The maw of the cave seemed to yawn behind them as they were pressed ever back. It offered an opportunity, though: he could see no ghost light from within its dubious shelter. They could make a stand there…
…Although it seemed they would quickly do so with steel rather than flame. His flaming brand was nearly reduced to a glowing stick, as were many others from the cluster of Vidofnings. Jorir must have lost his secondary flame some time ago, and now the fire of the “fresh” one burned near his fingers.
Some of the others had already switched to steel, and bore the marks of it in sunken faces and wide eyes. Einarr was both amazed and grateful that they still had everyone… but the vengeful spirits who had them nearly surrounded would not be satisfied so easily.
Worse, they had all been fighting for hours. Even Erik and Jorir must be starting to tire. The mouth of the cave was not so wide that it would take all of them to cover it.
Einarr stepped around, using one lip of the cave mouth to protect his shoulder. It was far from ideal, but it was all he had. “Fall in beside me!”
They did, with Tyr and Boti unabashedly falling into the secondary line for a breather. Three others, essentially at random, were also shoved behind the main line. It would be their turn again soon enough.
It seemed merely getting them to the cave, with the barrow hidden down below, was not the spirits’ sole objective. Still they drove the men back, step by step, closer to the broken slab of stone they had left behind them.
Only the broken slab seemed to be missing, as they drew closer. Rather than cracked rock, in the dim glow of the ghost light and their failing weapons, he saw only an abyss of blackness. Dread clawed at his gut, but they were powerless to stop the spirits drive deeper into the cave.
That was when a blast of ether slammed into him from the apparently solid wall to his right.
Einarr awoke some time later not to the expected darkness of the cavern below, or even to the filtered daylight of the cave above, but to the golden glow of a grand feast. He sat up and groaned, lifting a hand to his head to feel for damage. The side of his face was tender, but he felt nothing sticky like blood.
The rest of his team was slowly coming to, as well. None of them seemed unduly harmed by the… tumble, if he had to guess, down the steep passageway, and so Einarr turned his attention to the strange scene playing out in the middle of the cavern, where earlier he would have sworn was not just water but deep water.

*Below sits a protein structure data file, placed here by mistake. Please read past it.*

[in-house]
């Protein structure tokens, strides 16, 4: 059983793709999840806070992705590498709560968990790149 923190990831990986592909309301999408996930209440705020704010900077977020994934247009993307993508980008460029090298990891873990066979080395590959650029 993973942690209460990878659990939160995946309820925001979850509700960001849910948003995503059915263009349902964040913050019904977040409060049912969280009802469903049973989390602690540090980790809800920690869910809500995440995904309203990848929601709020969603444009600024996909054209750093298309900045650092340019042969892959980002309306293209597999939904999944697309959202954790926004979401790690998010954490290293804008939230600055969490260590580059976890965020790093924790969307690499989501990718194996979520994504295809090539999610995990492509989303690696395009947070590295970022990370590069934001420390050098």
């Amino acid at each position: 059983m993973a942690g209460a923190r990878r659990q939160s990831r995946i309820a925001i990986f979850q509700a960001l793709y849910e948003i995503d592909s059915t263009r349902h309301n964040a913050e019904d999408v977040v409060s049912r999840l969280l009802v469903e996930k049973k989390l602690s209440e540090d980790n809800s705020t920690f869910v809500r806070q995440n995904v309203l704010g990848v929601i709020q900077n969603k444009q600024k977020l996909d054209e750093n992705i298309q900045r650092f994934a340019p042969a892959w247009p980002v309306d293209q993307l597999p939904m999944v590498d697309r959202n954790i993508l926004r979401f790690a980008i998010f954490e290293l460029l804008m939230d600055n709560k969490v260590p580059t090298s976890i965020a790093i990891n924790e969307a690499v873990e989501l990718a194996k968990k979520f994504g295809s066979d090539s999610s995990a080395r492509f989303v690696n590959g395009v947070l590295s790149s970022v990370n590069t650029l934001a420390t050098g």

A feast table now dominated the room, set all in gold that seemed to glow from within. On it were all sorts of tempting foods, from suckling pig to brilliantly shining apples to a whole walrus that seemed to take up half the table by itself, and men of the north – clan Heireidung, unless he was mistaken – gathered around to partake in the bounty.
The man at the head of the table was dressed more richly than any clan chief Einarr had heard of, all in red sable and dark blue shot through with thread of gold. He was big – easily as big a man as Erik, with the same pale blond hair of his father and grandfather. The man sat, a massive jeweled goblet in hand, watching the merriment of his men but not joining in it. He appeared troubled by something… morose… The sorrow of the grave?
It was the Allthane’s barrow we stumbled across this morning, and casually spoke of looting. Einarr wanted to kick himself for his own stupidity – stupidity that had nearly gotten him and his men killed. Cautiously he rose from the damp stone beneath him.
His boots were dry. How long had they been out? Or was it merely a part of the apparition before him? Einarr looked down, not expecting to see anything by the light of the spectral feast before them but seeing anyway. He was not wearing his ordinary sea boots: these were dress boots, made of rabbit skin and died as crimson as the Allthane’s tunic. His trousers, too, were not his ordinary sea wear, nor was his tunic. He was dressed for a feast – for the feast set out ahead of them.
The others, too, were now rising, and as they stood they, too were transformed into celebrants. Confusion mixed with delight on many of their faces, and became calm certainty on the wisest among them.
Tyr spoke the warning first. “You realize this is a trap, right?”
“Undoubtedly,” Einarr answered. “But I’m not sure it’s one we can avoid at this point. We’ve been trapped since the fog fell: maybe this will be our way out?”
“Eat and drink nothing of that table.” Jorir somehow sounded even more grim than Tyr. “If you get swept up in the feast, you’re trapped.”
“Seen this before, have you?”
“Not personally, but the stories leave an impression.”
Einarr pursed his lips. “If that’s the case, I don’t want anyone over there who doesn’t have to be. Irding, Boti, you keep an ear open. Sooner or later Father will send a search party.” Here he hesitated. He wanted to tell Erik to stay behind as well, as the man was nothing if not impetuous, but…
Jorir took the decision from him, in a way the man was sure not to object to. “Erik, will ye watch our backs? If it looks like one o’ us is starting ta lose it, we’ll need someone to snap us out of the enchantment.”
Erik smirked: he knew exactly why this was being asked of him and not, for example, the level-headed Tyr. “Yes, I’ll stay back. Come now: I like a feast as well as the next man, but you know what this one lacks?”
“The smell of meat and ale. Look at that spread – pretty as a picture. And just as lifeless. I’m good.”
Einarr nodded. “Thanks, Erik. What about you, Tyr?”
“You’re about to go engage a dead man in a battle of wits. I’m coming.”